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|1558/9||THOMAS ALDWORTH I 1|
|THOMAS TURNER I 2|
|1562/3||HENRY KNOLLYS II|
|1571||HENRY KNOLLYS II|
|11 Apr. 1572||ROBERT KNOLLYS|
|7 Nov. 1584||ROBERT KNOLLYS|
|ROBERT HARRIS II|
|5 Oct. 1586||ROBERT KNOLLYS|
|ROBERT HARRIS II|
|4 Oct. 1588||ROBERT KNOLLYS|
|ROBERT HARRIS II|
|14 Feb. 1589||THOMAS EGERTON I 3 vice Knollys, chose to sit for Breconshire|
|12 Sept. 1597||SIR HUMPHREY FORSTER|
|12 Oct. 1601||FRANCIS MOORE|
With the accession of Elizabeth the influence of the Catholic Sir Francis Englefield† lapsed, and the borough returned two townsmen to the first Parliament of the reign. The independence of the borough was, however, shortlived, for a new charter of 1560 provided for the appointment of a steward (a high steward as the office soon came to be called), the first being Robert Dudley, later Earl of Leicester, who succeeded Englefield as constable of New Windsor in 1562, and was soon high steward there also. Upon Leicester’s death in 1588 both stewardships passed to Sir Henry Neville I, then (1593) to the Earl of Essex, after whose fall it was granted to (Sir) William Knollys.
From 1563 to 1589 the senior seat at Reading was held by sons of the treasurer of the Queen’s household, Sir Francis Knollys of Rotherfield Greys, Oxfordshire, whose estates lay near Reading. The Knollyses were too influential to need the high steward’s support, though they shared Leicester’s puritan sympathies, eventually became his brothers-in-law, and enjoyed his goodwill. The courtier Robert Robotham was a puritan friend of Sir Henry Neville I, and probably owed his return to Leicester. He appointed Neville and Leicester’s brother-in-law, the Earl of Huntingdon, overseers of his will. John Hastings (1571) was an obscure relative of the puritan 3rd Earl of Huntingdon. Francis Alford, returned as junior burgess in 1572, was of very different religious persuasion. Nevertheless, it was to Leicester that the corporation complained when Alford broke his agreement not to ask for wages; probably the Earl had secured the return of Alford at the request of the latter’s relative, Lord Buckhurst. Robert Harris II, junior burgess in the following three Parliaments, was nominated either by Leicester or Neville. A Windsor man, he became a burgess of Reading not long before his first election, and was later appointed to the stewardship (the old under-stewardship) of the town; he was returned for the last time in 1588, at probably the last election before the death of Neville, Leicester’s successor as high steward.
In place of Robert Knollys, who was chosen for both Reading and Breconshire in 1589, and preferred the county seat, Reading returned, obviously through a court contact, the solicitor-general, Thomas Egerton I, who had no known connexion with Reading. Charles Wednester owed his return to the Earl of Essex as high steward. His colleague Humphrey Donatt, was a Chancery official, nominated by Lord Keeper Puckering.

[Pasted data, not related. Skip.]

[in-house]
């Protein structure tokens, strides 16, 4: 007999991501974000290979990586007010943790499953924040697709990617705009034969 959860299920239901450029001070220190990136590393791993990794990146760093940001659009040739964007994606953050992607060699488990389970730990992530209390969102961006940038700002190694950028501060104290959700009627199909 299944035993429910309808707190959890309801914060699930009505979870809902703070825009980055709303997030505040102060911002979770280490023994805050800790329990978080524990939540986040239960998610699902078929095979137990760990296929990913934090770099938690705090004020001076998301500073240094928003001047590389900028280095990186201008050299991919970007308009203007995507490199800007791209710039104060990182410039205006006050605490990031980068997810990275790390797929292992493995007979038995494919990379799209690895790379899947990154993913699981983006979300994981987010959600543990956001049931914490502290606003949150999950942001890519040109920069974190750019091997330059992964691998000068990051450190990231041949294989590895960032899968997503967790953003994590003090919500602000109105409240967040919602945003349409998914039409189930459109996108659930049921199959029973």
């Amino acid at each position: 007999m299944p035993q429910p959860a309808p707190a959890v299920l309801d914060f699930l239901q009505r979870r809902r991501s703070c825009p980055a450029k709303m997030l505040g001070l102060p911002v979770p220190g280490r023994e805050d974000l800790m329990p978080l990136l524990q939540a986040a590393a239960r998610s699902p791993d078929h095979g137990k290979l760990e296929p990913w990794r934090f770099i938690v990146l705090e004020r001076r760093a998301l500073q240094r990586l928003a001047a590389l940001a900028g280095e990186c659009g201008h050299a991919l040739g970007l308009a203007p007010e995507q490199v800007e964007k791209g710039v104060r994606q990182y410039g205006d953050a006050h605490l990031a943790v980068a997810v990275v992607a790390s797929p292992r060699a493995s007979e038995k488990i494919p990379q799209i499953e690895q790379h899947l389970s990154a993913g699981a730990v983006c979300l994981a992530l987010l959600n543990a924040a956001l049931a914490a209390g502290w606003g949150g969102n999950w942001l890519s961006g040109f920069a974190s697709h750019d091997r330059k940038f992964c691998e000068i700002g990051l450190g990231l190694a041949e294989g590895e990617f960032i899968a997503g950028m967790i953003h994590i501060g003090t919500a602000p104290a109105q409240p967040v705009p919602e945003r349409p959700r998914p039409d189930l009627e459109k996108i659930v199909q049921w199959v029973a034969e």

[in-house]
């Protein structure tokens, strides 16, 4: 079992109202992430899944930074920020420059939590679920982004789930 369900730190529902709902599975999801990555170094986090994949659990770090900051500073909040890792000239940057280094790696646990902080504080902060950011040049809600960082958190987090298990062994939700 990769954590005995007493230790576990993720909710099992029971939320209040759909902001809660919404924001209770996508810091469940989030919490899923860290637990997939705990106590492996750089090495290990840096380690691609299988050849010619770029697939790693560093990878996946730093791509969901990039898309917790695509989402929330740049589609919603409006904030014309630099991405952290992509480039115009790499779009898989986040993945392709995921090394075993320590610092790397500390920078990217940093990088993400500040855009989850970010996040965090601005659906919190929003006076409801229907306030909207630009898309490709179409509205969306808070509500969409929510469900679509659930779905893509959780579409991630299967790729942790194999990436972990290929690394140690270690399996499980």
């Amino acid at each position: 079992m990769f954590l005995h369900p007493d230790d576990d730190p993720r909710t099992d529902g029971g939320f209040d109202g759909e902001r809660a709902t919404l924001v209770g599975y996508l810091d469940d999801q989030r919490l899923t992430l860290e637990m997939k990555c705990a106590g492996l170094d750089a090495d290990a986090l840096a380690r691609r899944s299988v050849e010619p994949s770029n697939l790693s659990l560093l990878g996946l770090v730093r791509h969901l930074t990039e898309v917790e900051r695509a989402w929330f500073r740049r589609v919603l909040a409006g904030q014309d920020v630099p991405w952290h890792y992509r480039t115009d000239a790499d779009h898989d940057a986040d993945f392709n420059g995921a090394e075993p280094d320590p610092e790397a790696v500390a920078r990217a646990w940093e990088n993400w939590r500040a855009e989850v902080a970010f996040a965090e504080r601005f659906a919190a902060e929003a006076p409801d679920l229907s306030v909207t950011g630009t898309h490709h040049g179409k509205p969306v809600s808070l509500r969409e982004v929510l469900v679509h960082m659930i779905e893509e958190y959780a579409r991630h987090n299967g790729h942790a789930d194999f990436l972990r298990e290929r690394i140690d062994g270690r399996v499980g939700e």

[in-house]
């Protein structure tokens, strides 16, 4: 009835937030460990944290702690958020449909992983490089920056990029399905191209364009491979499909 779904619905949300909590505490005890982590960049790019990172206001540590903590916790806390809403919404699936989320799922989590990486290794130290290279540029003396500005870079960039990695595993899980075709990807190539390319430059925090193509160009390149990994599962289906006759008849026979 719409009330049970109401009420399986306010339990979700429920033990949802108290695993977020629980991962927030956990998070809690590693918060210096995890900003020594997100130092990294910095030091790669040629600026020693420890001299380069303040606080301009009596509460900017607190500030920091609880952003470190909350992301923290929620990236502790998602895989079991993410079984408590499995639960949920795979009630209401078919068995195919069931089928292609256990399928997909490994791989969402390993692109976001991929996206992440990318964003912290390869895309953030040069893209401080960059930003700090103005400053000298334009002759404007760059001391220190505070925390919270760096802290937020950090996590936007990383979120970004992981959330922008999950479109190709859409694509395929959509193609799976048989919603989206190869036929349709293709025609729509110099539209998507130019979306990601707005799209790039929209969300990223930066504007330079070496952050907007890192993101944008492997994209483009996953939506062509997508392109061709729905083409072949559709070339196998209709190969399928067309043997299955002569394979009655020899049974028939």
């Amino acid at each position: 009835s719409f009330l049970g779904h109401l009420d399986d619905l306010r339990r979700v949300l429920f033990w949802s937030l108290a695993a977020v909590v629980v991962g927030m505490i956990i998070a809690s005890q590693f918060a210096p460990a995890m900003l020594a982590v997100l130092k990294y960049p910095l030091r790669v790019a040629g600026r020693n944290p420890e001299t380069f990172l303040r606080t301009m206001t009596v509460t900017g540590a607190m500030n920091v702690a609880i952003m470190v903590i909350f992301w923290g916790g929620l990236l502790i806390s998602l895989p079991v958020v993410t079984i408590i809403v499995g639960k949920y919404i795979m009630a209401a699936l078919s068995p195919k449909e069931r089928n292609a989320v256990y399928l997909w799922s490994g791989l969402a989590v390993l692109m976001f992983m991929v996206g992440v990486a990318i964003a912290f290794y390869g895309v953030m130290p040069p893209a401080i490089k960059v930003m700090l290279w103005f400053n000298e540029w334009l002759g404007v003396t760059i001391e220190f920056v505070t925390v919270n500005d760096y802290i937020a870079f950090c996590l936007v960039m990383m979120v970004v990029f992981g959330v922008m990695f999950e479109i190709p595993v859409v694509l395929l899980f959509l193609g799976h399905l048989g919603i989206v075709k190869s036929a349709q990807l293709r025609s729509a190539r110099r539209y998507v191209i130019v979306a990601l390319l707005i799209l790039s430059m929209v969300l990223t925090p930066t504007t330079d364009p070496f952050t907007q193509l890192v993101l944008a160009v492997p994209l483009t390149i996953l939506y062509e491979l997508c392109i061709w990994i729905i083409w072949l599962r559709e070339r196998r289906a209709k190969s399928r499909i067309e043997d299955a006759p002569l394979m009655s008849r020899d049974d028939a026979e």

Unexpectedly, neither 1597 MP was an Essex nominee. Both were local county gentlemen, and Francis Moore, returned again in 1601, was friendly with the Knollyses. The other 1601 Member was a local country gentleman Anthony Blagrave, who may, nevertheless, have been returned through the influence of Cecil, whose protagonist he was in the struggle for the high stewardship of Reading in succession to the Earl of Essex. It was probably after the 1601 elections that (Sir) William Knollys emerged as the new high steward.
The borough paid its Members in 1559, when it chose two townsmen: on 19 May 1559 an order was given for the assessment within ten days of ‘the wages of the burgesses of the last Parliament’. It is unlikely that the Knollyses or Leicester’s nominees were paid—indeed, as already noted, the borough complained to Leicester when Alford broke a specific agreement not to ask for wages. Essex was given his nomination on condition ‘that such burgess be not chargeable to this borough for his service or diet’; and Puckering’s nomination was accepted on his guaranteeing ‘the honesty and sufficiency’ of his nominee, and his promise ‘to discharge the town of any charges to be demanded’.
It seems that Reading tried to restrict the high steward’s control to one seat, leaving the other for competition amongst local gentry or courtiers such as Egerton or Puckering who promised to bear the expenses. In James’s reign Knollys’s request for both nominations was refused, and there were sometimes as many as seven candidates for the second seat, choice being made by the individual votes of the 40 or so burgesses.4